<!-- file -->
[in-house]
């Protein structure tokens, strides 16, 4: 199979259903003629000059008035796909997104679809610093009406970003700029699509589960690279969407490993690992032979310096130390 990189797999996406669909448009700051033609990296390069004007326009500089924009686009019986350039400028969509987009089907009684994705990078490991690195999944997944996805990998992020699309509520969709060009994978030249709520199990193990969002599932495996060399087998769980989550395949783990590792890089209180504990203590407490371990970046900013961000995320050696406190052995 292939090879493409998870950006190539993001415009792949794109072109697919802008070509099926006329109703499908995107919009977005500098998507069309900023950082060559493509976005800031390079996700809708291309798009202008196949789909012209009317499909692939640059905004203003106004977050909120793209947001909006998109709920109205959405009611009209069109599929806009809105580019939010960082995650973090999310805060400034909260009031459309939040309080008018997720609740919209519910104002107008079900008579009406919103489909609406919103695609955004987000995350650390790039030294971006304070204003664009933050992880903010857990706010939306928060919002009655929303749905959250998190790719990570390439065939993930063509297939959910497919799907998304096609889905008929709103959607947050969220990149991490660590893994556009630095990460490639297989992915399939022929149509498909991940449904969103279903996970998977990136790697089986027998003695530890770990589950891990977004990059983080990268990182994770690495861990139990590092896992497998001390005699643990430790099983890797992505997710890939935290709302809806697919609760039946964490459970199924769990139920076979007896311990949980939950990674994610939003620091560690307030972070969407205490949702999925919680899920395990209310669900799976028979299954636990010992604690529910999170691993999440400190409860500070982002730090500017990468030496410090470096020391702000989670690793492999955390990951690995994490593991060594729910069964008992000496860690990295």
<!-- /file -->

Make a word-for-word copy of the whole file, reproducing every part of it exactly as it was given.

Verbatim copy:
[in-house]
């Protein structure tokens, strides 16, 4: 199979259903003629000059008035796909997104679809610093009406970003700029699509589960690279969407490993690992032979310096130390 990189797999996406669909448009700051033609990296390069004007326009500089924009686009019986350039400028969509987009089907009684994705990078490991690195999944997944996805990998992020699309509520969709060009994978030249709520199990193990969002599932495996060399087998769980989550395949783990590792890089209180504990203590407490371990970046900013961000995320050696406190052995 292939090879493409998870950006190539993001415009792949794109072109697919802008070509099926006329109703499908995107919009977005500098998507069309900023950082060559493509976005800031390079996700809708291309798009202008196949789909012209009317499909692939640059905004203003106004977050909120793209947001909006998109709920109205959405009611009209069109599929806009809105580019939010960082995650973090999310805060400034909260009031459309939040309080008018997720609740919209519910104002107008079900008579009406919103489909609406919103695609955004987000995350650390790039030294971006304070204003664009933050992880903010857990706010939306928060919002009655929303749905959250998190790719990570390439065939993930063509297939959910497919799907998304096609889905008929709103959607947050969220990149991490660590893994556009630095990460490639297989992915399939022929149509498909991940449904969103279903996970998977990136790697089986027998003695530890770990589950891990977004990059983080990268990182994770690495861990139990590092896992497998001390005699643990430790099983890797992505997710890939935290709302809806697919609760039946964490459970199924769990139920076979007896311990949980939950990674994610939003620091560690307030972070969407205490949702999925919680899920395990209310669900799976028979299954636990010992604690529910999170691993999440400190409860500070982002730090500017990468030496410090470096020391702000989670690793492999955390990951690995994490593991060594729910069964008992000496860690990295």